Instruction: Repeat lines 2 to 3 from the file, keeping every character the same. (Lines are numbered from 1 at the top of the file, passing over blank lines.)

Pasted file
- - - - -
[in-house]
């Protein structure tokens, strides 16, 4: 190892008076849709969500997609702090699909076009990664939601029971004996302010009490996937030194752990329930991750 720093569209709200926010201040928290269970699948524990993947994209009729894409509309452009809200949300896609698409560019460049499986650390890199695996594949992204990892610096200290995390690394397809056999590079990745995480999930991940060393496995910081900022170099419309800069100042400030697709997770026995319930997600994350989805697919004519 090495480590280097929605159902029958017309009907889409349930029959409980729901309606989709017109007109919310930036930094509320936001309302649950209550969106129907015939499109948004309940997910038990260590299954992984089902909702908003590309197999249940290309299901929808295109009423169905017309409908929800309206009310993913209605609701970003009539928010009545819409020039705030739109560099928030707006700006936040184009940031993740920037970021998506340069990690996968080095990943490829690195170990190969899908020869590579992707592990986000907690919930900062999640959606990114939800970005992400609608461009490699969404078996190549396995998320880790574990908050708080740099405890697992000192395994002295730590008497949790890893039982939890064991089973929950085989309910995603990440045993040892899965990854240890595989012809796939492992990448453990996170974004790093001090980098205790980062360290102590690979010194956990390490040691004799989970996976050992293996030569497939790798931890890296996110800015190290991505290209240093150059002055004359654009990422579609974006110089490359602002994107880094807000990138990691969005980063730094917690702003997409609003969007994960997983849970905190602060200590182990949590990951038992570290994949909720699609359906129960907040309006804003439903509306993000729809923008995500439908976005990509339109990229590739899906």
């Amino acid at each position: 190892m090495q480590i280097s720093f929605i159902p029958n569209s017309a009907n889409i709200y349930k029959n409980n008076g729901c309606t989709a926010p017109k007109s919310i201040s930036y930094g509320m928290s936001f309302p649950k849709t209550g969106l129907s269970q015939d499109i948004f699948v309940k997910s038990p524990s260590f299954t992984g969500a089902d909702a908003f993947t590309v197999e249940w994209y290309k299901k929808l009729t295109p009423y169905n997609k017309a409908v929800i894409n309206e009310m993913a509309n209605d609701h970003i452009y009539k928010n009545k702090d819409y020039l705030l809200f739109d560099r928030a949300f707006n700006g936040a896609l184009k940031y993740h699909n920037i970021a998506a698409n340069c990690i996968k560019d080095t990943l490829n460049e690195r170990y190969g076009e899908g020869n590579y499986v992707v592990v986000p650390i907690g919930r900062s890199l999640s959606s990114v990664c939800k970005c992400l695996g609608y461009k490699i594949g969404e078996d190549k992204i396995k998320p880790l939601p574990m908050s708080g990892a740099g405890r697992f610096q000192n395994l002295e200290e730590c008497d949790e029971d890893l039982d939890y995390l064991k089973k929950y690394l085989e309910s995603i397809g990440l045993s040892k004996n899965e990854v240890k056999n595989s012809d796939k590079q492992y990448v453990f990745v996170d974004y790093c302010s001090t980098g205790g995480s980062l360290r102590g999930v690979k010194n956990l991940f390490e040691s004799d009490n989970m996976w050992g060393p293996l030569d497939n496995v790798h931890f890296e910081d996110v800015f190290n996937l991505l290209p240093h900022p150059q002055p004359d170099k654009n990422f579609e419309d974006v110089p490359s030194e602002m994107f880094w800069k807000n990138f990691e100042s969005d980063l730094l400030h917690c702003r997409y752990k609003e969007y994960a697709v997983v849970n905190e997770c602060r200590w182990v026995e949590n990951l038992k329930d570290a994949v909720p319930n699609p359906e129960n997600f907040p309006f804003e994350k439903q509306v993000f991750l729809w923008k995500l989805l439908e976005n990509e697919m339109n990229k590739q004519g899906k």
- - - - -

């Protein structure tokens, strides 16, 4: 190892008076849709969500997609702090699909076009990664939601029971004996302010009490996937030194752990329930991750 720093569209709200926010201040928290269970699948524990993947994209009729894409509309452009809200949300896609698409560019460049499986650390890199695996594949992204990892610096200290995390690394397809056999590079990745995480999930991940060393496995910081900022170099419309800069100042400030697709997770026995319930997600994350989805697919004519 090495480590280097929605159902029958017309009907889409349930029959409980729901309606989709017109007109919310930036930094509320936001309302649950209550969106129907015939499109948004309940997910038990260590299954992984089902909702908003590309197999249940290309299901929808295109009423169905017309409908929800309206009310993913209605609701970003009539928010009545819409020039705030739109560099928030707006700006936040184009940031993740920037970021998506340069990690996968080095990943490829690195170990190969899908020869590579992707592990986000907690919930900062999640959606990114939800970005992400609608461009490699969404078996190549396995998320880790574990908050708080740099405890697992000192395994002295730590008497949790890893039982939890064991089973929950085989309910995603990440045993040892899965990854240890595989012809796939492992990448453990996170974004790093001090980098205790980062360290102590690979010194956990390490040691004799989970996976050992293996030569497939790798931890890296996110800015190290991505290209240093150059002055004359654009990422579609974006110089490359602002994107880094807000990138990691969005980063730094917690702003997409609003969007994960997983849970905190602060200590182990949590990951038992570290994949909720699609359906129960907040309006804003439903509306993000729809923008995500439908976005990509339109990229590739899906």
């Amino acid at each position: 190892m090495q480590i280097s720093f929605i159902p029958n569209s017309a009907n889409i709200y349930k029959n409980n008076g729901c309606t989709a926010p017109k007109s919310i201040s930036y930094g509320m928290s936001f309302p649950k849709t209550g969106l129907s269970q015939d499109i948004f699948v309940k997910s038990p524990s260590f299954t992984g969500a089902d909702a908003f993947t590309v197999e249940w994209y290309k299901k929808l009729t295109p009423y169905n997609k017309a409908v929800i894409n309206e009310m993913a509309n209605d609701h970003i452009y009539k928010n009545k702090d819409y020039l705030l809200f739109d560099r928030a949300f707006n700006g936040a896609l184009k940031y993740h699909n920037i970021a998506a698409n340069c990690i996968k560019d080095t990943l490829n460049e690195r170990y190969g076009e899908g020869n590579y499986v992707v592990v986000p650390i907690g919930r900062s890199l999640s959606s990114v990664c939800k970005c992400l695996g609608y461009k490699i594949g969404e078996d190549k992204i396995k998320p880790l939601p574990m908050s708080g990892a740099g405890r697992f610096q000192n395994l002295e200290e730590c008497d949790e029971d890893l039982d939890y995390l064991k089973k929950y690394l085989e309910s995603i397809g990440l045993s040892k004996n899965e990854v240890k056999n595989s012809d796939k590079q492992y990448v453990f990745v996170d974004y790093c302010s001090t980098g205790g995480s980062l360290r102590g999930v690979k010194n956990l991940f390490e040691s004799d009490n989970m996976w050992g060393p293996l030569d497939n496995v790798h931890f890296e910081d996110v800015f190290n996937l991505l290209p240093h900022p150059q002055p004359d170099k654009n990422f579609e419309d974006v110089p490359s030194e602002m994107f880094w800069k807000n990138f990691e100042s969005d980063l730094l400030h917690c702003r997409y752990k609003e969007y994960a697709v997983v849970n905190e997770c602060r200590w182990v026995e949590n990951l038992k329930d570290a994949v909720p319930n699609p359906e129960n997600f907040p309006f804003e994350k439903q509306v993000f991750l729809w923008k995500l989805l439908e976005n990509e697919m339109n990229k590739q004519g899906k």